It’s been a rough couple of months for conservatives, and much of January will be excruciating, as left-wing politicans and commentators use the occasion of an historic transfer of power to savage free-market economics and conservative politics.
My advice? Focus on longer-term matters, prepare for the coming policy battles, and renew your understanding and appreciation for a conservativism that combines the politics of liberty, virtue, and vigilance.
Some recent work from the nation’s leading think tanks may be of assistance:
• The Cato Institute’s Jim Powell explains why Roosevelt’s New Deal did not rescue the country from depression and why tax relief is a better fiscal response to recession than federal infrastructure spending. That’s not to say, by the way, that there isn’t a strong case for additional investment in valuable transportation and energy assets — only that their value will come in the form of faster and more reliable transmission of people, freight, and power over time, not pump-priming.
• The Reason Foundation offers a wide-ranging and helpful briefing on Bailout Nation, including a lengthy account of the origins of the financial meltdown, lessons from Japan’s “lost decade,” and a warning against regulatory overreaction.
• Israel Ortega of the Heritage Foundation argues that while the country’s immediate economic woes are worrisome, the effects of our educational system as at least as deserving of the term “crisis.” A key obstacle to reform is, of course, the education establishment itself. “Like other unions,” he writes, “the teachers’ unions exist to protect their more than 4 million members by fighting for increased salaries and benefits. But … what’s good for teachers is not necessarily good for our children enrolled in the public-school system.”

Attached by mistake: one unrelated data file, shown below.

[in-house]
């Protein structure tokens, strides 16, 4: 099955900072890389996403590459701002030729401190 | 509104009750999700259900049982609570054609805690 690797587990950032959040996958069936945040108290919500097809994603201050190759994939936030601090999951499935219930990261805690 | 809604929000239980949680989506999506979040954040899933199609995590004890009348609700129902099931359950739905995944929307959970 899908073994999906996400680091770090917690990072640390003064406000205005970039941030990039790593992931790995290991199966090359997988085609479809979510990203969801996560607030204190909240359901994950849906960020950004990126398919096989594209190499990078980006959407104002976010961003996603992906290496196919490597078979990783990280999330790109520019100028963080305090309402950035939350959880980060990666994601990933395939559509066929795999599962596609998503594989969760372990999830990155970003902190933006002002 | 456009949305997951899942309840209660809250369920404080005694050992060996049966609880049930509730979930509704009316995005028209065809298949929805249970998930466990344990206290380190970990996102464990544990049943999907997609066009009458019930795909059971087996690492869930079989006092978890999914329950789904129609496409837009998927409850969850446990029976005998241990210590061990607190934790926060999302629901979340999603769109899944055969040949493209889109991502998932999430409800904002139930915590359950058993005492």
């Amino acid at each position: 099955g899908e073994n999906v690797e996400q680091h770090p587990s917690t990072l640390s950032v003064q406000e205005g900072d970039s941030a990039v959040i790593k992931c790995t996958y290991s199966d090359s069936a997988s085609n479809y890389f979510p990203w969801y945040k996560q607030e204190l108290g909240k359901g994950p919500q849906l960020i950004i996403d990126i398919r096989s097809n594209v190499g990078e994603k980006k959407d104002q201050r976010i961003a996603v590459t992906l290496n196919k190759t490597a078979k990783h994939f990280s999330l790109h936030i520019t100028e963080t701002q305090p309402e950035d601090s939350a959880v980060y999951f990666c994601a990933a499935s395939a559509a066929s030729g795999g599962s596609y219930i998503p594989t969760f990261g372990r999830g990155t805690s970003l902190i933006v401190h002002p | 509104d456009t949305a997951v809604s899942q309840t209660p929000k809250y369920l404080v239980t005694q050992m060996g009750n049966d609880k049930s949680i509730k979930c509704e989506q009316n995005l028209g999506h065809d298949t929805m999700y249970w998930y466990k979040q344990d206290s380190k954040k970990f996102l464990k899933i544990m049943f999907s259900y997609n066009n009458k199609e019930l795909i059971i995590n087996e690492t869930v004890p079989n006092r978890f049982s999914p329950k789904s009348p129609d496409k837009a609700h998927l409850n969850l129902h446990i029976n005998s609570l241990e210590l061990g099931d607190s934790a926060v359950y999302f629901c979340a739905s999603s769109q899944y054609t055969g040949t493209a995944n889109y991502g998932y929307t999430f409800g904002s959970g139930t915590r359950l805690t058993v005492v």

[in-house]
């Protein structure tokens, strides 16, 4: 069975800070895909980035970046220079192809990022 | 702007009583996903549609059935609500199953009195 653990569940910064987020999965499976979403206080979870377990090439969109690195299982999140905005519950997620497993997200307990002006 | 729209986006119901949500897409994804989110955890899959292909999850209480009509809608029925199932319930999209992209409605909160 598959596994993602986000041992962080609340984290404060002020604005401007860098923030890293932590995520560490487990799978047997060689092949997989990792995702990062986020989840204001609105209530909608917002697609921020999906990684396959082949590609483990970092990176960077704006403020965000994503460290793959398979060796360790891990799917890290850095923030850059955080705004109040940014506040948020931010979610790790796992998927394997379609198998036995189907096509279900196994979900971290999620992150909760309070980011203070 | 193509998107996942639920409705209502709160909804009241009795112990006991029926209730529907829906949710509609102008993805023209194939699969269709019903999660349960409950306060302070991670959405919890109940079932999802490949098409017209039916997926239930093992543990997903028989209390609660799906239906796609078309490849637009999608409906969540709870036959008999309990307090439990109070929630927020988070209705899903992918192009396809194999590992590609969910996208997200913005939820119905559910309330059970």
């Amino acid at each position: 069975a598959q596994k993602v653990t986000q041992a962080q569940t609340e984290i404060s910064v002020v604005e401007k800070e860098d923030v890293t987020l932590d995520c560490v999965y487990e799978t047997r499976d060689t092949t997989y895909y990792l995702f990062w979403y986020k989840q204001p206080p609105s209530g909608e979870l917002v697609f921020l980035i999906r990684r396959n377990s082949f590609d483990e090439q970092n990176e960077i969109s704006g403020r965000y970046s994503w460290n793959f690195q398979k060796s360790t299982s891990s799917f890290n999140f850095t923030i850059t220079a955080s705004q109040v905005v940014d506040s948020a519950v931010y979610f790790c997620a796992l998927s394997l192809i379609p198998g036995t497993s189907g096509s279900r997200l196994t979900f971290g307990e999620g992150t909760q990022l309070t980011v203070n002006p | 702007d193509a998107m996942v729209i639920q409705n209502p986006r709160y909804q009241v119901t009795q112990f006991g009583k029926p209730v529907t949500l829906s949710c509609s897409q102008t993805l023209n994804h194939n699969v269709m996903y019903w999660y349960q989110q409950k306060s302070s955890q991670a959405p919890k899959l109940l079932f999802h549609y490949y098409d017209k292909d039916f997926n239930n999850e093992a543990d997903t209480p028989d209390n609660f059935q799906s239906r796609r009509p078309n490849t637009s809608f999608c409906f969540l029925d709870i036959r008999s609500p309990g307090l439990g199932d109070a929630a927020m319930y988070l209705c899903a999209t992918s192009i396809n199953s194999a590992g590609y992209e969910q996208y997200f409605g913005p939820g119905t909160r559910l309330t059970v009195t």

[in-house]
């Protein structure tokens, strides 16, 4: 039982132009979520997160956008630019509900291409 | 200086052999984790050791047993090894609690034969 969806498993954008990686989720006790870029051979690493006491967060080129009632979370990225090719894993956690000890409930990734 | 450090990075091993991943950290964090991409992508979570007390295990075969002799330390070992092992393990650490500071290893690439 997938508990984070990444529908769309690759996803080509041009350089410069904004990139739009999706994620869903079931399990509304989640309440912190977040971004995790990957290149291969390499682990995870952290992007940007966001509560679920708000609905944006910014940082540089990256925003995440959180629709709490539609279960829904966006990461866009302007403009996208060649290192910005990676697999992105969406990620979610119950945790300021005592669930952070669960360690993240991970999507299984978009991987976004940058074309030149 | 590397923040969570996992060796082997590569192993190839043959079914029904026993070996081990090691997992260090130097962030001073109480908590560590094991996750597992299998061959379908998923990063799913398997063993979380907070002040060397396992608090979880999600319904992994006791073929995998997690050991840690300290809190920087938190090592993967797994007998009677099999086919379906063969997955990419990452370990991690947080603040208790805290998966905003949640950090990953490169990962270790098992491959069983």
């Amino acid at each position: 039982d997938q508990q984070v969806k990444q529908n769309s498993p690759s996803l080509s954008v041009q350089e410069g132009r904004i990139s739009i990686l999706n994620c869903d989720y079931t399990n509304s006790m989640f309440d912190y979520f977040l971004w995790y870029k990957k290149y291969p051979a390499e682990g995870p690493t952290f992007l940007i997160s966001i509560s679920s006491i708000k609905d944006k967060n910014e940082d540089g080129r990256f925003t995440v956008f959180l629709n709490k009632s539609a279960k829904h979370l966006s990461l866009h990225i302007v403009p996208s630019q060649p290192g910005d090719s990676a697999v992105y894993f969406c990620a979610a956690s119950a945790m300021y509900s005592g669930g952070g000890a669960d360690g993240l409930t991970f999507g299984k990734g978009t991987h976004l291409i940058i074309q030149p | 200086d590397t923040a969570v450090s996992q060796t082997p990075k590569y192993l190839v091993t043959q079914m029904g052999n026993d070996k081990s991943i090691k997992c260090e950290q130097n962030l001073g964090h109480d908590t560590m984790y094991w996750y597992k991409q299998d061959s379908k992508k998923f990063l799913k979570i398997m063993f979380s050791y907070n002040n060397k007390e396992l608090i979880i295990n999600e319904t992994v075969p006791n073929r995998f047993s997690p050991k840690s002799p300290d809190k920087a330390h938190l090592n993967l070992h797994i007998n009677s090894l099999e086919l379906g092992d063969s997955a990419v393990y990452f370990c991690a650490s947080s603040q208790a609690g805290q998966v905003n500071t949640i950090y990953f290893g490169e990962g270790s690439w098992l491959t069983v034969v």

• This piece is a couple of months old, but still highly recommended. The Manhattan Institute’s Peter Huber outlines the case for building out a 21st century electrical grid. Most of the political debate about energy centers on generation. Transmission issues are critically important.
• In a major victory against local corporate welfare, the Goldwater Institute’s litigation arm just got a unanimous decision from Arizona’s appeals court striking down a $97 million gift from the City of Phoenix to a shopping-mall developer. Clint Bolick & Co. strike again.
• In a release from the Competitive Enterprise Institute, Richard Morrison excoriates the president-elect for his fringe choices for key science posts in the new administration.